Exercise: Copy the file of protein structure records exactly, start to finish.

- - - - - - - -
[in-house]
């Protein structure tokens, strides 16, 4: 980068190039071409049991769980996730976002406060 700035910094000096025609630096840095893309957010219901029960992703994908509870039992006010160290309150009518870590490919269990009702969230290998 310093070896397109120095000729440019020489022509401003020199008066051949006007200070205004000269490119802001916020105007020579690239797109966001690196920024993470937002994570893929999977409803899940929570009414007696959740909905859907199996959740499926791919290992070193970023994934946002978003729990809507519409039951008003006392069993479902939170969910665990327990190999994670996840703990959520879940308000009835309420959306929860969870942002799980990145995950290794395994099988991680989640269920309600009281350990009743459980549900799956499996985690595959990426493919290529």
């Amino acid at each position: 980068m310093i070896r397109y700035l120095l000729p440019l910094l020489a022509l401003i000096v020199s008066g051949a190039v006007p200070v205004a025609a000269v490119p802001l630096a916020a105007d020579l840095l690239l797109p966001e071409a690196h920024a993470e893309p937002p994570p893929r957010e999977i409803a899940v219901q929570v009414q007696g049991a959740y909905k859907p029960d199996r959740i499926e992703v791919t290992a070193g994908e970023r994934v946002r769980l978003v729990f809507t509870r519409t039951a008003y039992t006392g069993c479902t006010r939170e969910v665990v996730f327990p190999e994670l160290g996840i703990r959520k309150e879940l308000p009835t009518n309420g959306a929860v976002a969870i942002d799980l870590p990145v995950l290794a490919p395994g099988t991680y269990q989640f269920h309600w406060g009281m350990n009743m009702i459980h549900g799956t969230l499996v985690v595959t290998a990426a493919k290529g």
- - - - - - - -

[in-house]
């Protein structure tokens, strides 16, 4: 980068190039071409049991769980996730976002406060 700035910094000096025609630096840095893309957010219901029960992703994908509870039992006010160290309150009518870590490919269990009702969230290998 310093070896397109120095000729440019020489022509401003020199008066051949006007200070205004000269490119802001916020105007020579690239797109966001690196920024993470937002994570893929999977409803899940929570009414007696959740909905859907199996959740499926791919290992070193970023994934946002978003729990809507519409039951008003006392069993479902939170969910665990327990190999994670996840703990959520879940308000009835309420959306929860969870942002799980990145995950290794395994099988991680989640269920309600009281350990009743459980549900799956499996985690595959990426493919290529």
């Amino acid at each position: 980068m310093i070896r397109y700035l120095l000729p440019l910094l020489a022509l401003i000096v020199s008066g051949a190039v006007p200070v205004a025609a000269v490119p802001l630096a916020a105007d020579l840095l690239l797109p966001e071409a690196h920024a993470e893309p937002p994570p893929r957010e999977i409803a899940v219901q929570v009414q007696g049991a959740y909905k859907p029960d199996r959740i499926e992703v791919t290992a070193g994908e970023r994934v946002r769980l978003v729990f809507t509870r519409t039951a008003y039992t006392g069993c479902t006010r939170e969910v665990v996730f327990p190999e994670l160290g996840i703990r959520k309150e879940l308000p009835t009518n309420g959306a929860v976002a969870i942002d799980l870590p990145v995950l290794a490919p395994g099988t991680y269990q989640f269920h309600w406060g009281m350990n009743m009702i459980h549900g799956t969230l499996v985690v595959t290998a990426a493919k290529g």